8. First American to reach 1 million dollars in personal wealth

This one gets a bit tricky. Salem merchant and privateer owner Elias Hasket Derby amassed a considerable fortune during the American Revolutionary War, and in trade before and following that conflict. But the American dollar didn’t exist at the time a built most of his fortune, and his money consisted of Spanish, French, British, and Dutch currencies. Following the war he lost part of his fortune, but remained one of the wealthiest, if not the wealthiest, men in New England. Some claim him to be America’s first millionaire, though there were wealthier men than he when America was still British territory.

Others argue that George Washington’s wealth was the first in America to exceed $1 million, but Washington’s fortune was largely tied up in land. In fact, he was frequently cash-strapped. Probably the strongest argument comes from those who claim John Jacob Astor represents America’s first millionaire. He was indisputably America’s first multi-millionaire, amassing a fortune of about $20 million (just under $650 million today). Astor made his fortune through fur trading, opium smuggling, land speculation, and other lucrative investments. His great-grandson, John Jacob Astor IV, was considered by many the richest man in the world when he died in the sinking of the Titanic in 1912.

7. First actor to reach $1 million for a film role

During the years of studio dominance in Hollywood, actors and actresses were assigned roles under a contract system, which allowed the studios to control their salaries. Gradually during the 1950s the studio system faded, and actors became essentially independent contractors. As a result, they could leverage their popularity at the box office into higher and higher fees for their services.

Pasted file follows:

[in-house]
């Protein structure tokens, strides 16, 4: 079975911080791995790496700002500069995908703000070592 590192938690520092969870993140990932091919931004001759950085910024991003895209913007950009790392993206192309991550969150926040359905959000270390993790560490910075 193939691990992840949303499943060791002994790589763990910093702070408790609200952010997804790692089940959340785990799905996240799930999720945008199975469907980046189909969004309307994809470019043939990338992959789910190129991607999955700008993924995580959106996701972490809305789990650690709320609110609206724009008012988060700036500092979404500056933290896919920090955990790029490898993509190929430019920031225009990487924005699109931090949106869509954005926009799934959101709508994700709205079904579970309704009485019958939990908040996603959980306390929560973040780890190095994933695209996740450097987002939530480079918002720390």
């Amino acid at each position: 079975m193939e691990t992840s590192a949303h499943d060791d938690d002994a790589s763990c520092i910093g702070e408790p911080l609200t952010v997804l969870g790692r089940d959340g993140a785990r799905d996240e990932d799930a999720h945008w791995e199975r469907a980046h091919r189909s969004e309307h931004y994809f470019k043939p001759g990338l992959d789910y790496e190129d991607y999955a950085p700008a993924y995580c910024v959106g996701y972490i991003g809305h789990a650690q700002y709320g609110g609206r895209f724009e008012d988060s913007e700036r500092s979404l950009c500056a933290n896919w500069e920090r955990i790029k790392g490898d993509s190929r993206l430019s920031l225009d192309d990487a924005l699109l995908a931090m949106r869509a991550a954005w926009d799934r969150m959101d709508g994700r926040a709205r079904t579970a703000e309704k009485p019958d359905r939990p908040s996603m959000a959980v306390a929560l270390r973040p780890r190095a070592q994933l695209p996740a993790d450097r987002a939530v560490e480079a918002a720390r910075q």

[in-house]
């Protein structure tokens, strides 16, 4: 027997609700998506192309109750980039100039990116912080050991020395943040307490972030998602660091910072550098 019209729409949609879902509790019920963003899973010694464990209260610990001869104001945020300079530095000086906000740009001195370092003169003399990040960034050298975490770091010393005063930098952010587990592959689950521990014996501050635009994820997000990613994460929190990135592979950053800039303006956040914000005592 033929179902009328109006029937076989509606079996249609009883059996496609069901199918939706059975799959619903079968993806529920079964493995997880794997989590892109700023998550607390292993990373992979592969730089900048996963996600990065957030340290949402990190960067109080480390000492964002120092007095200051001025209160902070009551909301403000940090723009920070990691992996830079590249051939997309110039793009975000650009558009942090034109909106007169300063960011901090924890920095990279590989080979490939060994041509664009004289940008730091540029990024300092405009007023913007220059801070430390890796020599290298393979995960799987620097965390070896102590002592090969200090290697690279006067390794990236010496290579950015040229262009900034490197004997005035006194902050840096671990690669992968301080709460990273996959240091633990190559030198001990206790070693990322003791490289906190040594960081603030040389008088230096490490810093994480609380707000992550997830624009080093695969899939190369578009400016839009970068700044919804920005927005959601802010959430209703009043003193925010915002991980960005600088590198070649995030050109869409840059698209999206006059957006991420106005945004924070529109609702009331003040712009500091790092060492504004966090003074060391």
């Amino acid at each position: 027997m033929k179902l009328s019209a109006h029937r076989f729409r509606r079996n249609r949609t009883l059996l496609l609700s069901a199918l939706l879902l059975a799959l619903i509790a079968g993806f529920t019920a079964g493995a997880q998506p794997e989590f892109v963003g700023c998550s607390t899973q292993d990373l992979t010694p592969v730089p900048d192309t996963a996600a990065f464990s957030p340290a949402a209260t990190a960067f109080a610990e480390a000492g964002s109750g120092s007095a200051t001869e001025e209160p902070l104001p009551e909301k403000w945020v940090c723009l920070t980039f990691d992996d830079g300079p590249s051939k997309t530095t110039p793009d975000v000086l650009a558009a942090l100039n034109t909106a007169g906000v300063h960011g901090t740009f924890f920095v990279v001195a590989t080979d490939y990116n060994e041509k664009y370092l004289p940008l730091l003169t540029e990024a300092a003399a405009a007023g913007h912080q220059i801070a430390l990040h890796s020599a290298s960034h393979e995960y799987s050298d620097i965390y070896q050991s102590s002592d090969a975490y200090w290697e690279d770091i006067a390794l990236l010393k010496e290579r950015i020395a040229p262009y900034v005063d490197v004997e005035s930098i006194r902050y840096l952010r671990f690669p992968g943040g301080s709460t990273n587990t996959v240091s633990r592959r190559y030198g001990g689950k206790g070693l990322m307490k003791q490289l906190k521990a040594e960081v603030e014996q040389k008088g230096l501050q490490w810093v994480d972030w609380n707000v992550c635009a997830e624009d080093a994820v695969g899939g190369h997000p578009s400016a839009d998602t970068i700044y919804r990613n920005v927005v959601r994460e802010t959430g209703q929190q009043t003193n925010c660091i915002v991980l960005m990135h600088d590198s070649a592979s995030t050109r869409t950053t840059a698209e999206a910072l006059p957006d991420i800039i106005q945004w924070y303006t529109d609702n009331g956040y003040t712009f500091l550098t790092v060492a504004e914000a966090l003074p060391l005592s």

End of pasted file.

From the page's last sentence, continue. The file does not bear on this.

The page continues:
In 1962, an actor used his then immense popularity to receive the fee of $1 million for a role in a single film, the first to do so. The role was that of Fletcher Christian in the MGM remake of Mutiny on the Bounty, and the actor was Marlon Brando. However, only half of that fee was for his acting. The rest came from consultation fees and $5,000 per day for each day shooting ran over schedule. Before the picture was released, Marlon collected over $1.2 million. In the end, the film lost money. A lot of money.

Nonetheless, he was the first to reach $1 million for a film role. The troubled production of the film damaged his reputation and established him as difficult to work with. He consoled himself by buying an island near Tahiti and marrying his costar. The following year Elizabeth Taylor used a different technique to be the first actress to receive $1 million for a single role. According to actor Burt Reynolds, he advised her to ask for $1 million because she really didn’t want the lead role in Cleopatra. Reynolds assumed they would turn her down. They didn’t. It too became a troubled production, and led to Taylor’s first of two marriages to actor Richard Burton.

6. First novel to reach over 1 million copies sold

Some say the first novel to reach 1 million copies sold is Cervantes’ Don Quixote. Using estimates and longevity as measuring sticks possibly it was. But Don Quixote was originally published in two volumes, as two separate novels featuring some of the same characters. The volumes were published ten years apart, with the second serving as more of a sequel to the first. It was also published in many cases as revisions, abridged, usually as a result of inaccurate translations. There are more than two dozen English translations extant today, all of them varying in accuracy. There are also children’s versions, as well as young adult versions. In short, Don Quixote is what today would be called a franchise.